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The Chemical Educator

ISSN: 1430-4171 (electronic version)

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Abstract Volume 6 Issue 1 (2001) pp 2-4

Looking for Linearity: Integrating Graphing for First-Year Chemistry Students

Stephen DeMeo* and Pamela Mills

Department of Curriculum and Instruction and the Department of Chemistry, Hunter College, The City University of New York, New York, NY 10021
Received August 14, 2000. Accepted October 17, 2000

Published online: 29 December 2000

Abstract. Based on our observation that the general literature does not provide an organizing principle for the graphs that science students encounter, an approach called "Looking for Linearity" has been described. This approach is based on the hypothesis that when scientists look at their data and begin to represent it, they initially look for linearity. This is to say that scientists use Occam’s Razor; variables are used and transformed in such ways that when plotted against each other, the simplest representation—the straight line—is produced. A brief review of the topics typically covered in the first year of chemistry reveal a substantial number of relationships either expressed in the form of a straight line (gas laws, free energy, rate laws) or in terms of ratios that when graphed produce straight lines (density, specific heat capacity, stoichiometry). “Looking for Linearity” is an approach to graphing that serves four purposes for teaching first year chemistry students: 1) it weaves a common theme or thread through the entire year of General Chemistry, 2) it allows students to work like scientists, 3) it connects an important mathematical construct with chemical concepts, and 4) it provides a method to process data in other scientific fields like physics. The linearity heuristic is represented in what is called a Graphing Decision Tree. This tree shows, in simplified terms, how linearity can be used to organize different types of graphs found in the first year of chemistry. The Decision Tree is hierarchically structured from simple to increasing graphing complexity. Straight lines were listed as being the simplest to interpret, followed by exponential curves and then non-exponential curves; exponential curves were second because they could be converted to straight lines by using logarithms. Each pathway ends with examples of some of the different types of graphs our students will encounter in the first year of chemistry.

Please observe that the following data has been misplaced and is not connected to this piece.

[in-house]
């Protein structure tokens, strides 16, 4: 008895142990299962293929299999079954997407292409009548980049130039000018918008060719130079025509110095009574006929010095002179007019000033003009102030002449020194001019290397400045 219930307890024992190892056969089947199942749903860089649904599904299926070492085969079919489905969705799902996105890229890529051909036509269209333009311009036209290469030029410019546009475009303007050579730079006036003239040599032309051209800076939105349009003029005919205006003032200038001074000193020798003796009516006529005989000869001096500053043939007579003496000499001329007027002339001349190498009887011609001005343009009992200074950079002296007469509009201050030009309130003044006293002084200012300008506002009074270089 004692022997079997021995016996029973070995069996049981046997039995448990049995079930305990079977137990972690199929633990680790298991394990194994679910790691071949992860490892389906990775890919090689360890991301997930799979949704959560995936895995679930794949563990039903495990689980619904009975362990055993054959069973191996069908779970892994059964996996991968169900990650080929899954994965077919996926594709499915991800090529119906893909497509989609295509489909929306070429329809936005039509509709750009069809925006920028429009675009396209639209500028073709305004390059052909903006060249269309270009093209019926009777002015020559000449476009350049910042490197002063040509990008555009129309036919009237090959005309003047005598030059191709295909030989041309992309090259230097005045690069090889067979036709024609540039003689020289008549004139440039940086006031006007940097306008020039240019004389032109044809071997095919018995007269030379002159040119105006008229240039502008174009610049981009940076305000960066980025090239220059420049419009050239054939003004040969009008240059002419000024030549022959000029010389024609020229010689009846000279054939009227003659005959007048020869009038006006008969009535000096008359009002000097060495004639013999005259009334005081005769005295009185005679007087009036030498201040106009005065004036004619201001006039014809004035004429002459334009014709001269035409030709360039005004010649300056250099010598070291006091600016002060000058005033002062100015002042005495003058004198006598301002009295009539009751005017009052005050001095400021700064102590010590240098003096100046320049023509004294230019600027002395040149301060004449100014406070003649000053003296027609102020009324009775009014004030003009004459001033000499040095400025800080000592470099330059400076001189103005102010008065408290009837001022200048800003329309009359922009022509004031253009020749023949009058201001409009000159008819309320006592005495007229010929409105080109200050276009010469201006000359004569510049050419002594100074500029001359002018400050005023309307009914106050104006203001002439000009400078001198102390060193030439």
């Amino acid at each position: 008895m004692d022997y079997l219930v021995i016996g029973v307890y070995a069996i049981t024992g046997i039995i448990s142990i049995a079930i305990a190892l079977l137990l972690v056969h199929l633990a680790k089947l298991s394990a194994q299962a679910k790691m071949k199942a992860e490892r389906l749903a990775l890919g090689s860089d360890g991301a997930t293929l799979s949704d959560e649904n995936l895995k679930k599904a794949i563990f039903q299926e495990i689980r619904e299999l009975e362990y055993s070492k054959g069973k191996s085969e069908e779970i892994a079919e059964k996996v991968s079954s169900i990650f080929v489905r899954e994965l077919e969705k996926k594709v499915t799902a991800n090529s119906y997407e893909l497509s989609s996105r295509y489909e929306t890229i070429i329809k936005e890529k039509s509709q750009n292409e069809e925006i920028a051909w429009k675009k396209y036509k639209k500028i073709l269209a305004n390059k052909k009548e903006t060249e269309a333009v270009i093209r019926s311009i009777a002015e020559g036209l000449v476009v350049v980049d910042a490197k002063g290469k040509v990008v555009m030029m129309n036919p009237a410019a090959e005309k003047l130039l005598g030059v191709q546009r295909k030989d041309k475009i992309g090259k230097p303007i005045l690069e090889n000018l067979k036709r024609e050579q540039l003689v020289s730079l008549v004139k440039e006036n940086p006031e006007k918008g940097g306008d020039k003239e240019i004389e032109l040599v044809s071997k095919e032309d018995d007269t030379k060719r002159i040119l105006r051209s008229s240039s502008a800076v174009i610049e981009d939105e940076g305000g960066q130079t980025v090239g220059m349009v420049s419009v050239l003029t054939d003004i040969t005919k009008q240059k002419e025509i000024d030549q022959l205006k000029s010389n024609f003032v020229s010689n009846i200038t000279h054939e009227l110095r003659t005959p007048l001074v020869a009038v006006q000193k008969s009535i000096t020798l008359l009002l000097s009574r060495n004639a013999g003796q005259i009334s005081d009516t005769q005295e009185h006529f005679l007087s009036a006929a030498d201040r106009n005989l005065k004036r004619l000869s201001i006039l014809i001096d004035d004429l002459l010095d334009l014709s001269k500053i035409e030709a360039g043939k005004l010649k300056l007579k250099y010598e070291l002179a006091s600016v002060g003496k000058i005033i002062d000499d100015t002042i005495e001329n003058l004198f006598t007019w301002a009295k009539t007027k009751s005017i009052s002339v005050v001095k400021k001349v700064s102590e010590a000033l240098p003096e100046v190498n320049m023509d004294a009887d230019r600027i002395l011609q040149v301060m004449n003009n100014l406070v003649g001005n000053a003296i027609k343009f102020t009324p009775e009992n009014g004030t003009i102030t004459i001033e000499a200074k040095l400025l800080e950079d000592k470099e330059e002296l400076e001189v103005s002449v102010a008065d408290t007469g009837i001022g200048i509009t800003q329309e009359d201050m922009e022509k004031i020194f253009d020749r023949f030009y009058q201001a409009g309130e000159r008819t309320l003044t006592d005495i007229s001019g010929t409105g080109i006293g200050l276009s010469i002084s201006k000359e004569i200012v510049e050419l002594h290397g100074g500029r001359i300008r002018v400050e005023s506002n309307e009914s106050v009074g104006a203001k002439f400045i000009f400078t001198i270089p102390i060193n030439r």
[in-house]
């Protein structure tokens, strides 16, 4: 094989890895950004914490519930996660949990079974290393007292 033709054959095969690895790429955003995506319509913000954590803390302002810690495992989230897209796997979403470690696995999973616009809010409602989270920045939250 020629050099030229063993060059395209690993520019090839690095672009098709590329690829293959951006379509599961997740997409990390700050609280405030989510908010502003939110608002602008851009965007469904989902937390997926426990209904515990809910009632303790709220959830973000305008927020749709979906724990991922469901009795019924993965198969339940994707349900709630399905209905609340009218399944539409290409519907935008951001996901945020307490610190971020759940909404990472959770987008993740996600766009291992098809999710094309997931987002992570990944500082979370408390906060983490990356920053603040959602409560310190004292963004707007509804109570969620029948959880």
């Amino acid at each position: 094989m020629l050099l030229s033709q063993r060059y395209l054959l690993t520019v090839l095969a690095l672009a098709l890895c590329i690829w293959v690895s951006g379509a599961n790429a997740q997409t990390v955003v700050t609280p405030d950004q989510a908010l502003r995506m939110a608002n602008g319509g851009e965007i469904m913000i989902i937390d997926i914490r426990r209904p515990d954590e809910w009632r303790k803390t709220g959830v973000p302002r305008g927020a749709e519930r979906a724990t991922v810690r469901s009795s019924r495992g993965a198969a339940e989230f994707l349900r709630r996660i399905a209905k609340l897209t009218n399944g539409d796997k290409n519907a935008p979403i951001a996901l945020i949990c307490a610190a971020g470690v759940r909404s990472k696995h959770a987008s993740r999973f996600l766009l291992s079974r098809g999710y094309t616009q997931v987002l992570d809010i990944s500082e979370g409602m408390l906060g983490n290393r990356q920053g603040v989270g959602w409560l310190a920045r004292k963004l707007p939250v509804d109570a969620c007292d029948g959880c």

Key Words:  In the Classroom; general chemistry; graphing

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Issue date: February 1, 2001

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